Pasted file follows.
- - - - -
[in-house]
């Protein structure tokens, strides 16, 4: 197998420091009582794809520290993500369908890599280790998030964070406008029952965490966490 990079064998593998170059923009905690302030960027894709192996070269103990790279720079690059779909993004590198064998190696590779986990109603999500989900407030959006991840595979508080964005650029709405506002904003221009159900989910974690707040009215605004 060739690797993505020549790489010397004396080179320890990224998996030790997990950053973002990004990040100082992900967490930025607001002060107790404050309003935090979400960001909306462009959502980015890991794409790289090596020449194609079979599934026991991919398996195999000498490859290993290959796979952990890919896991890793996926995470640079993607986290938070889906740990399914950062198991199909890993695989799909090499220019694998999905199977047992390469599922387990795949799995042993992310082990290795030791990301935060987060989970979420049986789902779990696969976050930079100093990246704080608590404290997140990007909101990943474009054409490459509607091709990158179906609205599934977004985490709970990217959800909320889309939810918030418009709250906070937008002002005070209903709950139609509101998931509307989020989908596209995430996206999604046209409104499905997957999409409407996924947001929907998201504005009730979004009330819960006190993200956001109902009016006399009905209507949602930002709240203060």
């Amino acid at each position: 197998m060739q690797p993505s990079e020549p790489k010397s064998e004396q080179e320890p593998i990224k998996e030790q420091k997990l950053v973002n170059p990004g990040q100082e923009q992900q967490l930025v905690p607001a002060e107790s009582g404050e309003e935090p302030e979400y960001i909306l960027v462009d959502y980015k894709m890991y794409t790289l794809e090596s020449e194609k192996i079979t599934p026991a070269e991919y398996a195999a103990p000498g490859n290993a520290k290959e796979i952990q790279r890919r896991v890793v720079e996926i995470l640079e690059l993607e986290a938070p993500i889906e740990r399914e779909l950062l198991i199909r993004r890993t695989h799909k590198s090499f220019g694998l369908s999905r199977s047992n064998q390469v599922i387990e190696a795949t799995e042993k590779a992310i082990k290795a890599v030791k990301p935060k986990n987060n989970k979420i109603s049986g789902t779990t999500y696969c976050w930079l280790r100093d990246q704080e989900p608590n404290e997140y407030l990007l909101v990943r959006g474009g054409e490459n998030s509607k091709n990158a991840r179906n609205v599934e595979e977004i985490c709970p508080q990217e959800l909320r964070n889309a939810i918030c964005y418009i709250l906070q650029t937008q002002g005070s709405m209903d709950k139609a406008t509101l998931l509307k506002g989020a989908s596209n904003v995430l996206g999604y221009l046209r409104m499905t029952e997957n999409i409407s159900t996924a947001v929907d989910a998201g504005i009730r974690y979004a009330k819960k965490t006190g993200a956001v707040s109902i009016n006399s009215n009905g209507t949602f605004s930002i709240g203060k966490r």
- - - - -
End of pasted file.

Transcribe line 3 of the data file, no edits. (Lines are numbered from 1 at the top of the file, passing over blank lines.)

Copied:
């Amino acid at each position: 197998m060739q690797p993505s990079e020549p790489k010397s064998e004396q080179e320890p593998i990224k998996e030790q420091k997990l950053v973002n170059p990004g990040q100082e923009q992900q967490l930025v905690p607001a002060e107790s009582g404050e309003e935090p302030e979400y960001i909306l960027v462009d959502y980015k894709m890991y794409t790289l794809e090596s020449e194609k192996i079979t599934p026991a070269e991919y398996a195999a103990p000498g490859n290993a520290k290959e796979i952990q790279r890919r896991v890793v720079e996926i995470l640079e690059l993607e986290a938070p993500i889906e740990r399914e779909l950062l198991i199909r993004r890993t695989h799909k590198s090499f220019g694998l369908s999905r199977s047992n064998q390469v599922i387990e190696a795949t799995e042993k590779a992310i082990k290795a890599v030791k990301p935060k986990n987060n989970k979420i109603s049986g789902t779990t999500y696969c976050w930079l280790r100093d990246q704080e989900p608590n404290e997140y407030l990007l909101v990943r959006g474009g054409e490459n998030s509607k091709n990158a991840r179906n609205v599934e595979e977004i985490c709970p508080q990217e959800l909320r964070n889309a939810i918030c964005y418009i709250l906070q650029t937008q002002g005070s709405m209903d709950k139609a406008t509101l998931l509307k506002g989020a989908s596209n904003v995430l996206g999604y221009l046209r409104m499905t029952e997957n999409i409407s159900t996924a947001v929907d989910a998201g504005i009730r974690y979004a009330k819960k965490t006190g993200a956001v707040s109902i009016n006399s009215n009905g209507t949602f605004s930002i709240g203060k966490r």